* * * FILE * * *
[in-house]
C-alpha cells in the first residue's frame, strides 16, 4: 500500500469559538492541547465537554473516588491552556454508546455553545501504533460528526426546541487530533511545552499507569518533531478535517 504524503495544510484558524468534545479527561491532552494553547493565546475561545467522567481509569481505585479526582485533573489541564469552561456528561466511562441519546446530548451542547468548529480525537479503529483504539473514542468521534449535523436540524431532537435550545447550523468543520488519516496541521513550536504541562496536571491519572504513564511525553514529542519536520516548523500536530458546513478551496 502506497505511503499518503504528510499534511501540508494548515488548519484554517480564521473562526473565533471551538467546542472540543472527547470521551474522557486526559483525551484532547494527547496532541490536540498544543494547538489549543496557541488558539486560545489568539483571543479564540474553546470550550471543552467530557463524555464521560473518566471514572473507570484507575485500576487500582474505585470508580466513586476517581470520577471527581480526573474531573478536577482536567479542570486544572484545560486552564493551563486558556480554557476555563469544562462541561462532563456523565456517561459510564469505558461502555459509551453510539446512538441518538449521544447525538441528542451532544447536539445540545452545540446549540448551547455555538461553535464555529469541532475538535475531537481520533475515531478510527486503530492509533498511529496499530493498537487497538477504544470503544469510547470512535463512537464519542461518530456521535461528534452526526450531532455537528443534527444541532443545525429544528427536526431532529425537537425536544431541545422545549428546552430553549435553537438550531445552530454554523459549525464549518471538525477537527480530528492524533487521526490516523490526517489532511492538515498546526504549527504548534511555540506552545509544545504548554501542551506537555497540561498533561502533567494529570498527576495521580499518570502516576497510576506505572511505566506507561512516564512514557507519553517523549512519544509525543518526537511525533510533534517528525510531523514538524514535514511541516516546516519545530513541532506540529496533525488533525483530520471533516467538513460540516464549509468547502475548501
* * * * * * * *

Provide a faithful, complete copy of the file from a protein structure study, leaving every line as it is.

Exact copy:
[in-house]
C-alpha cells in the first residue's frame, strides 16, 4: 500500500469559538492541547465537554473516588491552556454508546455553545501504533460528526426546541487530533511545552499507569518533531478535517 504524503495544510484558524468534545479527561491532552494553547493565546475561545467522567481509569481505585479526582485533573489541564469552561456528561466511562441519546446530548451542547468548529480525537479503529483504539473514542468521534449535523436540524431532537435550545447550523468543520488519516496541521513550536504541562496536571491519572504513564511525553514529542519536520516548523500536530458546513478551496 502506497505511503499518503504528510499534511501540508494548515488548519484554517480564521473562526473565533471551538467546542472540543472527547470521551474522557486526559483525551484532547494527547496532541490536540498544543494547538489549543496557541488558539486560545489568539483571543479564540474553546470550550471543552467530557463524555464521560473518566471514572473507570484507575485500576487500582474505585470508580466513586476517581470520577471527581480526573474531573478536577482536567479542570486544572484545560486552564493551563486558556480554557476555563469544562462541561462532563456523565456517561459510564469505558461502555459509551453510539446512538441518538449521544447525538441528542451532544447536539445540545452545540446549540448551547455555538461553535464555529469541532475538535475531537481520533475515531478510527486503530492509533498511529496499530493498537487497538477504544470503544469510547470512535463512537464519542461518530456521535461528534452526526450531532455537528443534527444541532443545525429544528427536526431532529425537537425536544431541545422545549428546552430553549435553537438550531445552530454554523459549525464549518471538525477537527480530528492524533487521526490516523490526517489532511492538515498546526504549527504548534511555540506552545509544545504548554501542551506537555497540561498533561502533567494529570498527576495521580499518570502516576497510576506505572511505566506507561512516564512514557507519553517523549512519544509525543518526537511525533510533534517528525510531523514538524514535514511541516516546516519545530513541532506540529496533525488533525483530520471533516467538513460540516464549509468547502475548501